That’s not some weird euphemism – the video for their debut single Wannabe was filmed in and around the station’s Grand Hotel. Even if you don’t recognise it, the caption “St Pancras Grand Hotel” appearing 6 seconds in gives the game away.
Incidentally, while writing this blog post, I looked up when this song came out, and it turns out it was in NINETEEN NINETY SIX, which is impossible because I remember it from when I was young, and I’m STILL YOUNG NOW, DAMN IT.
Continue reading “Cologne again, naturally (#TågFärjetur part 2)”
Day 1 (Friday 18 October):
10.47 Liverpool Lime Street to London Euston
Some appropriate music to accompany this blog post:
Europe’s high-speed rail network is a thing of beauty. Trains zip passengers across the continent and through multiple countries in mere hours, with no tacky duty-free shops or requirement to decant your shampoo into tiny bottles.
It’s a network I have taken advantage of multiple times in the past – a trip to Amsterdam with my friend Ian, a sleeper train from Berlin to Paris, zooming across Germany on the sexy InterCityExpress. I was “flight shaming” before Greta Thunberg made it cool.
My last Euro train trip was in 2016. That was far too long ago, and in the summer of 2019, I started to feel the railway itch again. I often found myself at idle moments with multiple browser tabs open on the Eurostar, Deutsche Bahn and Man in Seat Sixty One websites, looking for inspiration for my next trip.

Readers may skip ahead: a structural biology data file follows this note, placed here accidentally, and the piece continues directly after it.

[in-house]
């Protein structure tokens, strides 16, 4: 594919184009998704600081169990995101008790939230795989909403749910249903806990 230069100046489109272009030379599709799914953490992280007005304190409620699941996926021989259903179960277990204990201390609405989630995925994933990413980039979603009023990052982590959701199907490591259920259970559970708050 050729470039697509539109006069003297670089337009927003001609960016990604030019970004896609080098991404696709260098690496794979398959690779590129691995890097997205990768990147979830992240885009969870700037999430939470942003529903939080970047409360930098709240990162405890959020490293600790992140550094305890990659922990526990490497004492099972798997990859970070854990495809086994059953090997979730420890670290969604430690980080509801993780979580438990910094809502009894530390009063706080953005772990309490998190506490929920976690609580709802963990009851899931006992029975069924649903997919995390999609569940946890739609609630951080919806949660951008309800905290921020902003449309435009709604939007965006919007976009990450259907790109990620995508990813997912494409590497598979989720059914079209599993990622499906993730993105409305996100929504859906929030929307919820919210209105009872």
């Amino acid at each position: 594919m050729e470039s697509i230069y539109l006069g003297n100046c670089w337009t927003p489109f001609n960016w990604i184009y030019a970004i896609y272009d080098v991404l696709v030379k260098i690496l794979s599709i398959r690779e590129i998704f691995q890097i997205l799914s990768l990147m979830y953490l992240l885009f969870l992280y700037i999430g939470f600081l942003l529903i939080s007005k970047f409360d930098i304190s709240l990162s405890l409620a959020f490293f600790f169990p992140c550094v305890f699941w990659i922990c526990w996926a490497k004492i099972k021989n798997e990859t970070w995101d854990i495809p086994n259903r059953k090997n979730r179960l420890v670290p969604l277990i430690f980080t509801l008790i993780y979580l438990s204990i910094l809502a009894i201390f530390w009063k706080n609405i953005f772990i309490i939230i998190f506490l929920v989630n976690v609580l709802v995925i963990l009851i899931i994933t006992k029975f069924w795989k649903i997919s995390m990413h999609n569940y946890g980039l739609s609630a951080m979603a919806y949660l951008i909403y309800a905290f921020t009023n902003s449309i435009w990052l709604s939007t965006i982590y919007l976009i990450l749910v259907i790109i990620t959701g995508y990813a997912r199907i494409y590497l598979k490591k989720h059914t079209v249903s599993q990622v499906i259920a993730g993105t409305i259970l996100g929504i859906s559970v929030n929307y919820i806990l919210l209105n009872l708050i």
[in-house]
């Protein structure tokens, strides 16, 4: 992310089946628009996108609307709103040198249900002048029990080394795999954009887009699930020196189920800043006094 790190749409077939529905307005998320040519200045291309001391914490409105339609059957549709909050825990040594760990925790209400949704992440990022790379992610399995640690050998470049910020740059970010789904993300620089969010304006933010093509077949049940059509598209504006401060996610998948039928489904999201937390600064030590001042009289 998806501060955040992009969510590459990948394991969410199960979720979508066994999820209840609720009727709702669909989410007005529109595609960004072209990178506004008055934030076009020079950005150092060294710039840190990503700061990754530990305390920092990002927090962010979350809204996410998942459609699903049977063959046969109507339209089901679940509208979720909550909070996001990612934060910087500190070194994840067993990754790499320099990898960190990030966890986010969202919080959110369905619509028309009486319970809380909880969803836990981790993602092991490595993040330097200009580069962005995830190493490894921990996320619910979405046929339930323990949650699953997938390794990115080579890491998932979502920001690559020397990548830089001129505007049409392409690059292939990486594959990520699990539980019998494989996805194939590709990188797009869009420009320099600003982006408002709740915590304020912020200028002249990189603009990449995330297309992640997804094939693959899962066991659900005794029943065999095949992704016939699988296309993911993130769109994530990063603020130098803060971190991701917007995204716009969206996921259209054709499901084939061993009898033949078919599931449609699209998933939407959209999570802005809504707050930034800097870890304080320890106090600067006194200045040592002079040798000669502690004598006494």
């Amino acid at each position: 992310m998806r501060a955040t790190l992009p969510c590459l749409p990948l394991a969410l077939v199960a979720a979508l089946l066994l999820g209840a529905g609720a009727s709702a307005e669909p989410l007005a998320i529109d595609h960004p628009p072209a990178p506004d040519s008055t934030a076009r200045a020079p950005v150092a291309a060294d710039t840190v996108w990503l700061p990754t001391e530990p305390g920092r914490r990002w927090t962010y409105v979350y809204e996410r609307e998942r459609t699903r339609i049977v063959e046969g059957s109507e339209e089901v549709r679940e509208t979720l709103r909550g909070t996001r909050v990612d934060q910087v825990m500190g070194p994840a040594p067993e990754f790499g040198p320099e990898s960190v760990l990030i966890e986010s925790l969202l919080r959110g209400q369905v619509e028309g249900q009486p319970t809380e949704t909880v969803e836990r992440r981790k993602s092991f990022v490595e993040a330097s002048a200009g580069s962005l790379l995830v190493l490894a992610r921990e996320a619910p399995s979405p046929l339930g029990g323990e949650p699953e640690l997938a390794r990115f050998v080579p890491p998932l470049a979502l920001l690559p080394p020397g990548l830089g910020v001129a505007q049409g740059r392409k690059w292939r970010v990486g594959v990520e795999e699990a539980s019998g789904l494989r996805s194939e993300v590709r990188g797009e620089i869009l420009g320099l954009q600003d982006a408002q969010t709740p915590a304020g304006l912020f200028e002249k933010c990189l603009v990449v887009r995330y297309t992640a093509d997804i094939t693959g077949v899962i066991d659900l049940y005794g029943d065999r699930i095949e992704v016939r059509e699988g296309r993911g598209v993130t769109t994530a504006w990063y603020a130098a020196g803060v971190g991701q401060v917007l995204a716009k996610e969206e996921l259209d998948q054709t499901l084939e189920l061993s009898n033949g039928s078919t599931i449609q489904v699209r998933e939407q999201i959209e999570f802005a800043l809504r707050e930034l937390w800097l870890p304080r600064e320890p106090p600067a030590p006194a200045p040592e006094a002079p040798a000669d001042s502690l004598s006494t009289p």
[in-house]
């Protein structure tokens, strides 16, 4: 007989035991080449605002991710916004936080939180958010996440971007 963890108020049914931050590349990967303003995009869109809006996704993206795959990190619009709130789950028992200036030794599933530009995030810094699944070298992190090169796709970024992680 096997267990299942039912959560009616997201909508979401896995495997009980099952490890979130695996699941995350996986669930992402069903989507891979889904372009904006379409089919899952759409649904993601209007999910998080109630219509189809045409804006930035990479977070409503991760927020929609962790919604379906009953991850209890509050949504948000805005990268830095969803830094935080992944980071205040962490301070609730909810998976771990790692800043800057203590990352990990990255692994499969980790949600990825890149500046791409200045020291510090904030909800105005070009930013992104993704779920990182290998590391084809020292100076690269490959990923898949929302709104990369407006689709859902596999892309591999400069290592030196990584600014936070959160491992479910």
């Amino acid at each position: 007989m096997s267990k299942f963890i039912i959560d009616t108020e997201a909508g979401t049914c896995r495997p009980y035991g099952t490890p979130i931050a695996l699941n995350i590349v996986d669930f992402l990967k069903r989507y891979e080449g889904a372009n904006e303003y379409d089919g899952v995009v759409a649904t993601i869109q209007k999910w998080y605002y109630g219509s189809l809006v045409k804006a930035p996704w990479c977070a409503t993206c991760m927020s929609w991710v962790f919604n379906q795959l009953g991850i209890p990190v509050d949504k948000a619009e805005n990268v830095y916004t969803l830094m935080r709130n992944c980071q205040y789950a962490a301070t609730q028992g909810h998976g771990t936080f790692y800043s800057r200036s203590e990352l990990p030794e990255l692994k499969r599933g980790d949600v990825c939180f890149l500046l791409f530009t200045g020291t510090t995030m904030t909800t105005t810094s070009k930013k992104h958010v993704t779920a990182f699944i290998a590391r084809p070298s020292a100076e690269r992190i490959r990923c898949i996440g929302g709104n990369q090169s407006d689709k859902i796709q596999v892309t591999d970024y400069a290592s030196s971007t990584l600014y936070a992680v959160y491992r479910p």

Then, online chatter revealed that one celebrated European railway route was to undergo major changes. The Hamburg to Copenhagen EuroCity service, one of the few remaining lines in the world where the entire train is loaded onto a ferry to cross a body of water, was being rerouted to avoid that messy procedure. After December the opportunity to enjoy this unusual train journey would be gone forever. Naturally, a ride on this train quickly became the centrepiece of the plan.
Continue reading “Trains of Thought (#TågFärjetur part 1)”
Last year (at least six or seven blog posts ago) a massive timetable shakeup was announced on train services across the north of England, promising faster journeys, new connection opportunities and an all-round better experience.
To say the changeover didn’t go smoothly would be an understatement.
Passengers endured weeks of disruption before an emergency timetable was introduced, drastically thinning out the service on some lines. It was months before things got back to some semblance of normality, and the lasting damage to the railway’s reputation (and Northern in particular) will take some time to recover.
Now, one year later, the train companies are gearing up to try again, with a new timetable due to start on Sunday 19th May. It’s not the “big bang” of May 2018, but perhaps that’s just as well.
Sadly, for passengers travelling out of Lime Street, a lot of the promised improvements have been deferred yet again. But there are some big changes going ahead, so let’s look at what’s happening. As always, I focus on the Liverpool area, because… that’s where I live, and it’s boss.
Continue reading “The Trains in May Are Mainly Now Explained”